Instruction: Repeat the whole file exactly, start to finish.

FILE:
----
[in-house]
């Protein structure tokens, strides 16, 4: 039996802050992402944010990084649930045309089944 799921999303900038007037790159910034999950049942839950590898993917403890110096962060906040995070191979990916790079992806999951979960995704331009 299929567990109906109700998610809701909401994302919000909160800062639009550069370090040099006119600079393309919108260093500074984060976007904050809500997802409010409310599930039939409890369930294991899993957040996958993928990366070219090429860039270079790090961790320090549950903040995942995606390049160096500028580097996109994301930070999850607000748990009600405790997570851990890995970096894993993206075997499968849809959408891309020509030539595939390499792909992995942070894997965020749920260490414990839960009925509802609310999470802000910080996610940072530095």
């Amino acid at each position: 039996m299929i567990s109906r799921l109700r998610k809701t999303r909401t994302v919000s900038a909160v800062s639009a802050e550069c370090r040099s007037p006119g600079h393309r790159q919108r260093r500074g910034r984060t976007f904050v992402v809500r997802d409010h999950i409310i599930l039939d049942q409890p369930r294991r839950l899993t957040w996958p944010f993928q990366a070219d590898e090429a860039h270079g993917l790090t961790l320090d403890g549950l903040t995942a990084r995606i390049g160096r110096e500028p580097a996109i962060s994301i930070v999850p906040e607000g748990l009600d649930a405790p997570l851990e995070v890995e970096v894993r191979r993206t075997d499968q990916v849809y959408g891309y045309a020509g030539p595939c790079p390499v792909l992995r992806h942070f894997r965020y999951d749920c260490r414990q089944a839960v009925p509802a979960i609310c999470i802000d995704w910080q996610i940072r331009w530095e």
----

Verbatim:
[in-house]
């Protein structure tokens, strides 16, 4: 039996802050992402944010990084649930045309089944 799921999303900038007037790159910034999950049942839950590898993917403890110096962060906040995070191979990916790079992806999951979960995704331009 299929567990109906109700998610809701909401994302919000909160800062639009550069370090040099006119600079393309919108260093500074984060976007904050809500997802409010409310599930039939409890369930294991899993957040996958993928990366070219090429860039270079790090961790320090549950903040995942995606390049160096500028580097996109994301930070999850607000748990009600405790997570851990890995970096894993993206075997499968849809959408891309020509030539595939390499792909992995942070894997965020749920260490414990839960009925509802609310999470802000910080996610940072530095």
């Amino acid at each position: 039996m299929i567990s109906r799921l109700r998610k809701t999303r909401t994302v919000s900038a909160v800062s639009a802050e550069c370090r040099s007037p006119g600079h393309r790159q919108r260093r500074g910034r984060t976007f904050v992402v809500r997802d409010h999950i409310i599930l039939d049942q409890p369930r294991r839950l899993t957040w996958p944010f993928q990366a070219d590898e090429a860039h270079g993917l790090t961790l320090d403890g549950l903040t995942a990084r995606i390049g160096r110096e500028p580097a996109i962060s994301i930070v999850p906040e607000g748990l009600d649930a405790p997570l851990e995070v890995e970096v894993r191979r993206t075997d499968q990916v849809y959408g891309y045309a020509g030539p595939c790079p390499v792909l992995r992806h942070f894997r965020y999951d749920c260490r414990q089944a839960v009925p509802a979960i609310c999470i802000d995704w910080q996610i940072r331009w530095e």